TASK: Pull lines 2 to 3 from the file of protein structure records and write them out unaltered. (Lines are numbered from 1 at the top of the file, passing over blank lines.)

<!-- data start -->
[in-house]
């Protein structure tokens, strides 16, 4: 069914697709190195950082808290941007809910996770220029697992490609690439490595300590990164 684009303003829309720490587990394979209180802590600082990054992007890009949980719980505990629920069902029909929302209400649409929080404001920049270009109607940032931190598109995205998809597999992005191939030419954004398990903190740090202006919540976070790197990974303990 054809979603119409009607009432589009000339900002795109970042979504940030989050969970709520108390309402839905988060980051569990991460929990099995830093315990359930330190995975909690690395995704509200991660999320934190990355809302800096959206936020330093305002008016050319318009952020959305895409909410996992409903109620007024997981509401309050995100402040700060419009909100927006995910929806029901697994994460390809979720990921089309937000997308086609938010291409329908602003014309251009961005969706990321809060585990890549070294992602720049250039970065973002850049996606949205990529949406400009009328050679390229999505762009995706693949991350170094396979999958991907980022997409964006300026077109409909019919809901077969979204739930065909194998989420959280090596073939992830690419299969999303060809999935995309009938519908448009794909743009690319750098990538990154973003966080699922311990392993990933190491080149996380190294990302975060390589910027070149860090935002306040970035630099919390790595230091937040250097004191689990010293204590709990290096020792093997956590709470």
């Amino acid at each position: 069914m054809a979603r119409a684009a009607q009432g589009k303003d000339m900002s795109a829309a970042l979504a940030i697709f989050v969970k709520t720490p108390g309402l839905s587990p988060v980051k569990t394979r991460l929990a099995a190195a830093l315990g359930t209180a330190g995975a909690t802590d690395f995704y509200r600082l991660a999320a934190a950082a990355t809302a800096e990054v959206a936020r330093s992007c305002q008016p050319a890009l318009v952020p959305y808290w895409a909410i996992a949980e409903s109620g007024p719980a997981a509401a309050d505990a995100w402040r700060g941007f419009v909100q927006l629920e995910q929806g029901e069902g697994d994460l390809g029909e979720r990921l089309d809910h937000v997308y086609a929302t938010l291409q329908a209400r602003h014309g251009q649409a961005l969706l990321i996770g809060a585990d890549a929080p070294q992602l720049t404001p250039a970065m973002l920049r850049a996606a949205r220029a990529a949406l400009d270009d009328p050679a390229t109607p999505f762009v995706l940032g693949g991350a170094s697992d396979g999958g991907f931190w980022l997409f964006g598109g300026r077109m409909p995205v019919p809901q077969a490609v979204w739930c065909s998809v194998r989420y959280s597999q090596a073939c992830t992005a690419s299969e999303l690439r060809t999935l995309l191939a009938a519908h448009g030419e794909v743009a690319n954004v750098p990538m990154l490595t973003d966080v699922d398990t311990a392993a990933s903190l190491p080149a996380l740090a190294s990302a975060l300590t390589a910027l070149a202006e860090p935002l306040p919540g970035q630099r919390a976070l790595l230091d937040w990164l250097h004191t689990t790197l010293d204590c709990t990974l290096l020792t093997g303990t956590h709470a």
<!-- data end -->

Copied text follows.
């Protein structure tokens, strides 16, 4: 069914697709190195950082808290941007809910996770220029697992490609690439490595300590990164 684009303003829309720490587990394979209180802590600082990054992007890009949980719980505990629920069902029909929302209400649409929080404001920049270009109607940032931190598109995205998809597999992005191939030419954004398990903190740090202006919540976070790197990974303990 054809979603119409009607009432589009000339900002795109970042979504940030989050969970709520108390309402839905988060980051569990991460929990099995830093315990359930330190995975909690690395995704509200991660999320934190990355809302800096959206936020330093305002008016050319318009952020959305895409909410996992409903109620007024997981509401309050995100402040700060419009909100927006995910929806029901697994994460390809979720990921089309937000997308086609938010291409329908602003014309251009961005969706990321809060585990890549070294992602720049250039970065973002850049996606949205990529949406400009009328050679390229999505762009995706693949991350170094396979999958991907980022997409964006300026077109409909019919809901077969979204739930065909194998989420959280090596073939992830690419299969999303060809999935995309009938519908448009794909743009690319750098990538990154973003966080699922311990392993990933190491080149996380190294990302975060390589910027070149860090935002306040970035630099919390790595230091937040250097004191689990010293204590709990290096020792093997956590709470």
């Amino acid at each position: 069914m054809a979603r119409a684009a009607q009432g589009k303003d000339m900002s795109a829309a970042l979504a940030i697709f989050v969970k709520t720490p108390g309402l839905s587990p988060v980051k569990t394979r991460l929990a099995a190195a830093l315990g359930t209180a330190g995975a909690t802590d690395f995704y509200r600082l991660a999320a934190a950082a990355t809302a800096e990054v959206a936020r330093s992007c305002q008016p050319a890009l318009v952020p959305y808290w895409a909410i996992a949980e409903s109620g007024p719980a997981a509401a309050d505990a995100w402040r700060g941007f419009v909100q927006l629920e995910q929806g029901e069902g697994d994460l390809g029909e979720r990921l089309d809910h937000v997308y086609a929302t938010l291409q329908a209400r602003h014309g251009q649409a961005l969706l990321i996770g809060a585990d890549a929080p070294q992602l720049t404001p250039a970065m973002l920049r850049a996606a949205r220029a990529a949406l400009d270009d009328p050679a390229t109607p999505f762009v995706l940032g693949g991350a170094s697992d396979g999958g991907f931190w980022l997409f964006g598109g300026r077109m409909p995205v019919p809901q077969a490609v979204w739930c065909s998809v194998r989420y959280s597999q090596a073939c992830t992005a690419s299969e999303l690439r060809t999935l995309l191939a009938a519908h448009g030419e794909v743009a690319n954004v750098p990538m990154l490595t973003d966080v699922d398990t311990a392993a990933s903190l190491p080149a996380l740090a190294s990302a975060l300590t390589a910027l070149a202006e860090p935002l306040p919540g970035q630099r919390a976070l790595l230091d937040w990164l250097h004191t689990t790197l010293d204590c709990t990974l290096l020792t093997g303990t956590h709470a």